Wednesday, February 23, 2022

Communal Brewing in Bohemia

I really don't have that many things I wish I had done in my ten years living in Prague. I do wish I had been more interested in hiking when I was there as I would love to get up into the mountains that form the borders between Czechia, Austria, Germany, and Poland. Probably my biggest regret, if that is not too strong a word, though is that I never went to Zoigl country.

I am not going to delve deep into the roots of Zoigl, what zoiglbier is or isn't, but it has been on my mind a bit lately because of a single word I came across in one of my jaunts through the Austrian National Library's newspaper archive (yes, again). If you are, though, interested here is an excellent video on Zoigl beer production in Neuhaus bei Windischeschenbach that is worth half an hour of your time. If you want to skip the wort production stuff and see the fermentation and serving arrangements, start from here, and wait for the side pour tap...

The word that leapt from the page as I was reading something completely unrelated in Der Böhmische Bierbrauer was "braucommune", which translates as "brewing commune". Naturally, given Czechia's proximity to Zoigl country over the border in the Oberpfalz, I wondered if what I was seeing here was the remnants of a Zoiglesque communal brewing setup in Bohemia?

Digging further, I discovered that in 1895 there were just 4 "braucommune" breweries operating in Bohemia that produced more than 10,000hl:
  • Asch (Aš)
  • Krumau (Český Krumlov)
  • Kuttenberg (Kutná Hora)
  • Náchod
I also found reference to several other "braucommune" breweries, that presumably had not reached the magic 10,000 hectolitre mark, including
  • Braunau (Broumov)
  • Petschau (Bečov nad Teplou)
  • Brüx (Most)
  • Sebastiansberg (Hora Svatého Šebestiána)
  • Trautenau (Trutnov)
  • Komotau (Chomutov)
  • Teplitz (Teplice)
  • Gottesgab (Boží Dar)
  • Bohdanetsch (Bohdanec)
Try as I might, I could find little more than names and production volumes for such "braucommune" setups. Was I really seeing Bohemian Zoigl or something different? As ever Google gave me a pointer in the right direction when doing a search I came across Braucommune Freistadt, apparently the last remaining "braucommune" in Europe. What then was the difference between a "braucommune" and a communal brewhouse in the Oberpfalz model?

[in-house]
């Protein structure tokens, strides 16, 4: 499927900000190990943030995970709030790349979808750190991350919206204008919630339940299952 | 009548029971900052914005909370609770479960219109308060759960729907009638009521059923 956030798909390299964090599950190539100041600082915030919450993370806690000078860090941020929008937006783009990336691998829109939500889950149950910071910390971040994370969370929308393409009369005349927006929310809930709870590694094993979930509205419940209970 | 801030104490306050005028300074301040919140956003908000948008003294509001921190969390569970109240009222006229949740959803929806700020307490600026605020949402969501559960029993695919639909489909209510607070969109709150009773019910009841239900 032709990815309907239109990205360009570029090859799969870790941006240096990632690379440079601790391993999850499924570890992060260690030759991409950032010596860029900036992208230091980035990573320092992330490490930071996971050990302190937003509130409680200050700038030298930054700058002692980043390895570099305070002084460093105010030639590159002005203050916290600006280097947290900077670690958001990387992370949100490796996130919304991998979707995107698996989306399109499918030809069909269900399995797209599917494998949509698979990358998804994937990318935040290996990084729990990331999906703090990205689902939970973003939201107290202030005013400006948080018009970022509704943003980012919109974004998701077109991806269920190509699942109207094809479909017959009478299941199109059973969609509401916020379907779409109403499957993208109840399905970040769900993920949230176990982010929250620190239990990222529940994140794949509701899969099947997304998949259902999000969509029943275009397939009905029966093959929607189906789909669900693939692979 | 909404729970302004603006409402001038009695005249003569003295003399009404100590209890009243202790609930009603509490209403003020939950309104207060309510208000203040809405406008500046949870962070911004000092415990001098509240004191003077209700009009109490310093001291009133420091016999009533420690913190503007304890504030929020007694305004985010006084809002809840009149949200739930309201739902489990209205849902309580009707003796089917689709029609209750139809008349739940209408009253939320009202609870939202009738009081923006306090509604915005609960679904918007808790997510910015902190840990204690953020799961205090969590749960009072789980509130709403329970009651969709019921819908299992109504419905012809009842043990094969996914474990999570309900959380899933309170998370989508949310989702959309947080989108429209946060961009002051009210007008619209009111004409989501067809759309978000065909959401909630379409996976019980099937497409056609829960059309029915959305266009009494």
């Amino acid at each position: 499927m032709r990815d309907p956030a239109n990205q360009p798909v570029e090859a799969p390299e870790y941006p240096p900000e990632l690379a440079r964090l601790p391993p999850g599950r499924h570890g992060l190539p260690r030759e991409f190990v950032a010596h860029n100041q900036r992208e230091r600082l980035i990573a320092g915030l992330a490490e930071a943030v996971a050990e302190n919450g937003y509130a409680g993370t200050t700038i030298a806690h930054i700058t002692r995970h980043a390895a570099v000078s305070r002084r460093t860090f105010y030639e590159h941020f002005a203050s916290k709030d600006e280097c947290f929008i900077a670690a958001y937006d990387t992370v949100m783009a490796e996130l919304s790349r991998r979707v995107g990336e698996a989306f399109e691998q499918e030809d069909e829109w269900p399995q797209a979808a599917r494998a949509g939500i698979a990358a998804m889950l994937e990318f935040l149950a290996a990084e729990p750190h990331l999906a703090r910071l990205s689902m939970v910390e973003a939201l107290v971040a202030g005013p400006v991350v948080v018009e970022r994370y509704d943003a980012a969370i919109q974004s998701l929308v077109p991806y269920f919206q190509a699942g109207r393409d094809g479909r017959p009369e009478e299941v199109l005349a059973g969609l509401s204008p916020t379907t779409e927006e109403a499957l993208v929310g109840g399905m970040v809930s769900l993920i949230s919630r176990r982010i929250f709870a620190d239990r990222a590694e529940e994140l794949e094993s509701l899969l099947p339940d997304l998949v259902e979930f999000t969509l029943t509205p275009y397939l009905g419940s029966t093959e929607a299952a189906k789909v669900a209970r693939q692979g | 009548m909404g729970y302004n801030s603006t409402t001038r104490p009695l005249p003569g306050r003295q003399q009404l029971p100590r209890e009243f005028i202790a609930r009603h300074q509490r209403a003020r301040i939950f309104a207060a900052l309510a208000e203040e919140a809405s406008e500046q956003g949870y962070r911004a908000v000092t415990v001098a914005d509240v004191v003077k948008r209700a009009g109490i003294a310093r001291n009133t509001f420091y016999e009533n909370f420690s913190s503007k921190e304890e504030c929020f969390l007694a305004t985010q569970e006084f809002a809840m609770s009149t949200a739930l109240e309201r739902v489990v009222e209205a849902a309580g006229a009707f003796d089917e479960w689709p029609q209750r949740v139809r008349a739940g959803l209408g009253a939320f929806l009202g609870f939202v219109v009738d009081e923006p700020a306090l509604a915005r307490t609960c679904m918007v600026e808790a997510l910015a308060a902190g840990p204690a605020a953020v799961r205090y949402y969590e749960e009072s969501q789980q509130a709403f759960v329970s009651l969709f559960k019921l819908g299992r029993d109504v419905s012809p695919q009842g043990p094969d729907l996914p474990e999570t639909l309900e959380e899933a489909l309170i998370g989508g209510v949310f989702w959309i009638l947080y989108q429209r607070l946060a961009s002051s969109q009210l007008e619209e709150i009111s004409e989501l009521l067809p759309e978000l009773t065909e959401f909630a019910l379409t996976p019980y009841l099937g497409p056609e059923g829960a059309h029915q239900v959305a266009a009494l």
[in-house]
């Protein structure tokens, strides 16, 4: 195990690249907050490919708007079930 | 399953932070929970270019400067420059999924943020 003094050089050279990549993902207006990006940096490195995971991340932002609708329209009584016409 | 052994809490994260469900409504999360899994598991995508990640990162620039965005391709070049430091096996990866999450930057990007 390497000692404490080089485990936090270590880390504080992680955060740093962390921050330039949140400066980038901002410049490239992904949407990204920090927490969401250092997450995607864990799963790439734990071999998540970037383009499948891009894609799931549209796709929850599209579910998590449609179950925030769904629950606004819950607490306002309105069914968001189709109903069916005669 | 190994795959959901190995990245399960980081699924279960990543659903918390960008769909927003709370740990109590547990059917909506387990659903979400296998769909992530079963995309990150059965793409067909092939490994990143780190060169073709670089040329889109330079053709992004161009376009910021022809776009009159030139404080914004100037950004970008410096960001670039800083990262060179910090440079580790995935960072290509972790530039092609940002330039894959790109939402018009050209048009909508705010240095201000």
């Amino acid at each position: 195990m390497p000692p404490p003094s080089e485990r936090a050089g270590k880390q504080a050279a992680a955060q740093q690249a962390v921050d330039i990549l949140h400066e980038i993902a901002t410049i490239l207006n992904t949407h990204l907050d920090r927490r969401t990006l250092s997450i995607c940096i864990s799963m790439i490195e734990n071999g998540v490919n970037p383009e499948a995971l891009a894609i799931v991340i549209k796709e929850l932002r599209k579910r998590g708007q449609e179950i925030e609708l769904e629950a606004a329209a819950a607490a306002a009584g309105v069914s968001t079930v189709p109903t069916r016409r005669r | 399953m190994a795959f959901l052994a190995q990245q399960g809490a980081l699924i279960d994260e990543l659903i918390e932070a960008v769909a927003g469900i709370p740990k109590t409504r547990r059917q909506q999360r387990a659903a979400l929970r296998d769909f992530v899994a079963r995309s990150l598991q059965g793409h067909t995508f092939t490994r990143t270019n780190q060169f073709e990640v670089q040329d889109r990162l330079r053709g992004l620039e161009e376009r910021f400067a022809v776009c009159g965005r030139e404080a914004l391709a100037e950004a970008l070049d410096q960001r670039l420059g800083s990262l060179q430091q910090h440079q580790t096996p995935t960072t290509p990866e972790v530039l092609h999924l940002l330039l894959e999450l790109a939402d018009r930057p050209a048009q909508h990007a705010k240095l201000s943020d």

Here I need to give a shout out to Andreas Krennmair for helping me with the meaning behind the words. While the concepts are similar in the sense that brewing rights are invested in houses within a given town, a "braucommune" employs professional brewers and manages distribution and sales on behalf of the braucommune. In the case of Freistadt for example, where the brewery used to give a share of the beer produced to those who lived within the walls of the city, they now pay dividends. If a person decides to sell their house, the dividend remains with the property rather than the person. In Zoigl world, the rights owners have access to the communal brewhouse to make the wort, which is then fermented, and the resulting beer served through their own "zoiglstub'n".

Given this, a "braucommune" was a type of business structure, based on ownership of property within town walls rather than shareholding. As to when the braucommune business structure came to its end in Bohemia, I believe it came during the Communist era of 1948 to 1989 first with nationalisation and then, somewhat ironically, collectivisation. The writing was perhaps on the wall in the latter 19th century as several of these braucommune breweries came up for sale or were placed in liquidation, such as the one in Karlsbad, modern Karlovy Vary, in 1892.

Sometimes it seems as though the braucommune decided to lease the brewery with a view to eventually selling up to a private concern, as was the case in Petschau (Bečov nad Teplou).

Interestingly, the advert above from 1896 touts the fact that this brewery had English malting technology, and that there were 15 taverns in the area as potential outlets. Unrelated, but is there a more perfect word for "hub" than "knotenpunkt"?

Will we ever see a revival in the braucommune concept? I doubt it given the mobility of the modern world, but I have to admit, if a house with rights came on the market in Freistadt...

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